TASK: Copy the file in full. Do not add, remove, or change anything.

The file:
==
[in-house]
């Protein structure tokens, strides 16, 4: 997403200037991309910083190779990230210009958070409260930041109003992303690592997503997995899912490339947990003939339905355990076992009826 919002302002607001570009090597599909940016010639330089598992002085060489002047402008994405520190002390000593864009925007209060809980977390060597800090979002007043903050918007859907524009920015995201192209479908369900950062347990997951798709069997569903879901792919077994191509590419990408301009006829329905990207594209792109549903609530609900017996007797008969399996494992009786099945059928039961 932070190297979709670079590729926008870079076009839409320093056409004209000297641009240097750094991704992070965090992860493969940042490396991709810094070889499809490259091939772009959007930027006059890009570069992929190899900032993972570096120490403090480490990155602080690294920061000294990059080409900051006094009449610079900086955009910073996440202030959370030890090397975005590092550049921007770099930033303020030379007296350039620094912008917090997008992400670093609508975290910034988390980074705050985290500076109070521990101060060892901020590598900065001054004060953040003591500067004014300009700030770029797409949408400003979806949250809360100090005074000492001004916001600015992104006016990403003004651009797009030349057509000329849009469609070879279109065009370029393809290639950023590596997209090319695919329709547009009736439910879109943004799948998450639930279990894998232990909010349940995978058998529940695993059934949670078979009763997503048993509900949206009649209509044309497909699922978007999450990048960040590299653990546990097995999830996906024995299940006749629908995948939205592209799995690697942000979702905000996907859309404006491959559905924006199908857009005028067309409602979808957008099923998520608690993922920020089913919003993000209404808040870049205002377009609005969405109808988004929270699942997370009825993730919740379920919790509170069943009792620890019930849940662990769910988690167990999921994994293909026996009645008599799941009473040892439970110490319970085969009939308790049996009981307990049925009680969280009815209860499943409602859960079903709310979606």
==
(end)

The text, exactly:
[in-house]
């Protein structure tokens, strides 16, 4: 997403200037991309910083190779990230210009958070409260930041109003992303690592997503997995899912490339947990003939339905355990076992009826 919002302002607001570009090597599909940016010639330089598992002085060489002047402008994405520190002390000593864009925007209060809980977390060597800090979002007043903050918007859907524009920015995201192209479908369900950062347990997951798709069997569903879901792919077994191509590419990408301009006829329905990207594209792109549903609530609900017996007797008969399996494992009786099945059928039961 932070190297979709670079590729926008870079076009839409320093056409004209000297641009240097750094991704992070965090992860493969940042490396991709810094070889499809490259091939772009959007930027006059890009570069992929190899900032993972570096120490403090480490990155602080690294920061000294990059080409900051006094009449610079900086955009910073996440202030959370030890090397975005590092550049921007770099930033303020030379007296350039620094912008917090997008992400670093609508975290910034988390980074705050985290500076109070521990101060060892901020590598900065001054004060953040003591500067004014300009700030770029797409949408400003979806949250809360100090005074000492001004916001600015992104006016990403003004651009797009030349057509000329849009469609070879279109065009370029393809290639950023590596997209090319695919329709547009009736439910879109943004799948998450639930279990894998232990909010349940995978058998529940695993059934949670078979009763997503048993509900949206009649209509044309497909699922978007999450990048960040590299653990546990097995999830996906024995299940006749629908995948939205592209799995690697942000979702905000996907859309404006491959559905924006199908857009005028067309409602979808957008099923998520608690993922920020089913919003993000209404808040870049205002377009609005969405109808988004929270699942997370009825993730919740379920919790509170069943009792620890019930849940662990769910988690167990999921994994293909026996009645008599799941009473040892439970110490319970085969009939308790049996009981307990049925009680969280009815209860499943409602859960079903709310979606």